A more difficult issue is the Jehovah’s Witnesses’ practice of “shunning” those who decide to leave the organisation as adults because of sexual abuse. It may be that the Commission is left with no other alternative but to condemn it … Continue reading
Power is still the Church’s stumbling block. Mind you, Jesus warned us: The gentiles lord it over their subjects – not so with you. The Church’s power to “lord it over” society has been curtailed by today’s pluralism but is … Continue reading
I agree with what Francis Sullivan has said in the edited version of his speech to Catalyst for Renewal. But there is a recitation of history in the full version that cannot go unchallenged.
The human experience is haunted by mortality. It is important to encourage deep discussion of the reality of our own individual death from an early age. The potential psycho-spiritual and behavioural benefits of this discussion are immense.
I don’t think anyone was prepared for the extent of the abuse and the appalling rate across male religious orders and within the priesthood. The posturing and spin of years past has been seen for what is was – an … Continue reading
Clerical privilege took a heavy blow when Catholic bishops were summoned to appear at the Royal Commission into Institutional Responses to child sexual abuse (RC). The church answering to the state.
I am convinced that there must be a full and open discussion of all aspects of the Church if we are ever to put this scandal behind us. Quite simply, we need a different church. The Royal Commission was not … Continue reading
There are now no survivors or parents of survivors on the Commission nor are there any on the Australian Towards Healing or Melbourne Response agencies for handling complaints by victims of sexual abuse in the Catholic Church. The same criticism … Continue reading
It’s not a time for business as usual. It’s a time for outbursts of horror, for open-throated cries for justice – a time for sackcloth and ashes, for fasting and floggings of repentance – a time to cease celebrating, singing, … Continue reading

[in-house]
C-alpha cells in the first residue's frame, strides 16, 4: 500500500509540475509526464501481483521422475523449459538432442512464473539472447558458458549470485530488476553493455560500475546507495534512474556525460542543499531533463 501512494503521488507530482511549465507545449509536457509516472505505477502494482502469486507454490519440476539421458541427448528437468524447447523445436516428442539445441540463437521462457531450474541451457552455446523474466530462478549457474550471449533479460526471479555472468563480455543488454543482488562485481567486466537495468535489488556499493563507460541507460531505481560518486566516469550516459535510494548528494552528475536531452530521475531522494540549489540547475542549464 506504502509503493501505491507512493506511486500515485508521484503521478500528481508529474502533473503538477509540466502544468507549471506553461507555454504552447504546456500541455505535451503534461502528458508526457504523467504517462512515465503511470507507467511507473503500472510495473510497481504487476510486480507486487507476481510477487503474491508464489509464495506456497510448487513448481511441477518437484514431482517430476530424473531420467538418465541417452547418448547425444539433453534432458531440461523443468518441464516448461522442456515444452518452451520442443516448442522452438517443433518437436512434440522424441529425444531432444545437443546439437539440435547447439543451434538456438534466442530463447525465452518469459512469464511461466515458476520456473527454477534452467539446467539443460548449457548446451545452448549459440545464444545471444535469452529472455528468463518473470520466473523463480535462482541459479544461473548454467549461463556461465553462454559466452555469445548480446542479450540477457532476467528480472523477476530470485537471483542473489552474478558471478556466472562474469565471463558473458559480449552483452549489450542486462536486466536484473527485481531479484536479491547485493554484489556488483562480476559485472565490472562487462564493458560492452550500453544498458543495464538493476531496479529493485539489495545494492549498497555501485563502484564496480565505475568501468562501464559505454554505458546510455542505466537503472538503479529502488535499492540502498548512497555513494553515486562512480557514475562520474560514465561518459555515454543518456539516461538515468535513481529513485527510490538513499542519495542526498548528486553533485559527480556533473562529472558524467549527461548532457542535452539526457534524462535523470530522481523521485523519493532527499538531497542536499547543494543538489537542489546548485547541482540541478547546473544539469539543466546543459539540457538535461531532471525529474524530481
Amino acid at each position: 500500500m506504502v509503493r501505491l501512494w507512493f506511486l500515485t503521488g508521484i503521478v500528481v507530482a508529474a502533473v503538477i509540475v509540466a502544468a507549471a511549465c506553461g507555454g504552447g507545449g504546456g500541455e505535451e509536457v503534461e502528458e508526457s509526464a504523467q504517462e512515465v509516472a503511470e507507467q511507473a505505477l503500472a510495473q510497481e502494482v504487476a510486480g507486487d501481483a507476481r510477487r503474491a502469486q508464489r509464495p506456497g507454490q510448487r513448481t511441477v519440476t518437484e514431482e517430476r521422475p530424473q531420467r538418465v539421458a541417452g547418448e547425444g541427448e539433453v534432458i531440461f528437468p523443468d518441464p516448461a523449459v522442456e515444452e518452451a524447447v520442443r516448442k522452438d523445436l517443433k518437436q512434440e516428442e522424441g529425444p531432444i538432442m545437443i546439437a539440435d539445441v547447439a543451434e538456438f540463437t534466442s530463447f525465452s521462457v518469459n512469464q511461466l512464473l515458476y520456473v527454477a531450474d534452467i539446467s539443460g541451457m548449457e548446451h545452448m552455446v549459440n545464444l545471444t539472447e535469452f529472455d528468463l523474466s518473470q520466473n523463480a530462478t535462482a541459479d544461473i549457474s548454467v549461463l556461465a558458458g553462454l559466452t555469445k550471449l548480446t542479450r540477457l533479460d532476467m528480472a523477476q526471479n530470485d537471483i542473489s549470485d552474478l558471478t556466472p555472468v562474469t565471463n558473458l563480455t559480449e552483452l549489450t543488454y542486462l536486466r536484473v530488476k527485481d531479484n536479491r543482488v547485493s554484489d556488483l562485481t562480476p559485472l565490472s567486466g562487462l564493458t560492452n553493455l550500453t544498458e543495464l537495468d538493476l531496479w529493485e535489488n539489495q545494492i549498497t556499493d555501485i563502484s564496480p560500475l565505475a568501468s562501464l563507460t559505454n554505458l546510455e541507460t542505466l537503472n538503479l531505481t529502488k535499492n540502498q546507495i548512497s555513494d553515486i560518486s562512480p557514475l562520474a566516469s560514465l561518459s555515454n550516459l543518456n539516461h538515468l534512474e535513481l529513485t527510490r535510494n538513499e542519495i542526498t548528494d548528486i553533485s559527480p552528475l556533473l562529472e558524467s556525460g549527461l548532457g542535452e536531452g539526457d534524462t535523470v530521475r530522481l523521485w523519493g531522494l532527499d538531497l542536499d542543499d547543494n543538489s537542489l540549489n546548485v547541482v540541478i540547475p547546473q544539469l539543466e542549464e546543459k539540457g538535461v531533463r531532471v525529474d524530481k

Zero tolerance in a professional context almost invariably means dismissal, but Pope Francis’s claim that the Church has a “zero tolerance” policy is not borne out by the figures he presented to the United Nations: only one quarter of all … Continue reading
Despite all the warnings, I don’t know of anyone who has not been shocked by what has emerged from the Royal Commission. For twenty years or more, we have heard accounts of abuse, sometimes very close to home. But somehow … Continue reading
But in the past, these spiritual leaders were also professing their commitment to an institution which commanded their hierarchical obedience and clerical acquiescence in protecting the institution’s public reputation and its coffers.
In any other walk of life or area of public administration, admission of criminal neglect would be a prelude to the tendering of resignations. The criminally negligent are not fit and proper persons to hold senior administrative responsibilities. Not so in … Continue reading
In this short essay, Brian Coyne, explores how much randomness and chance play in the outcomes we experience in life. He asks how much we are influenced by the Christian biblical mythology that an afterlife where the first will be … Continue reading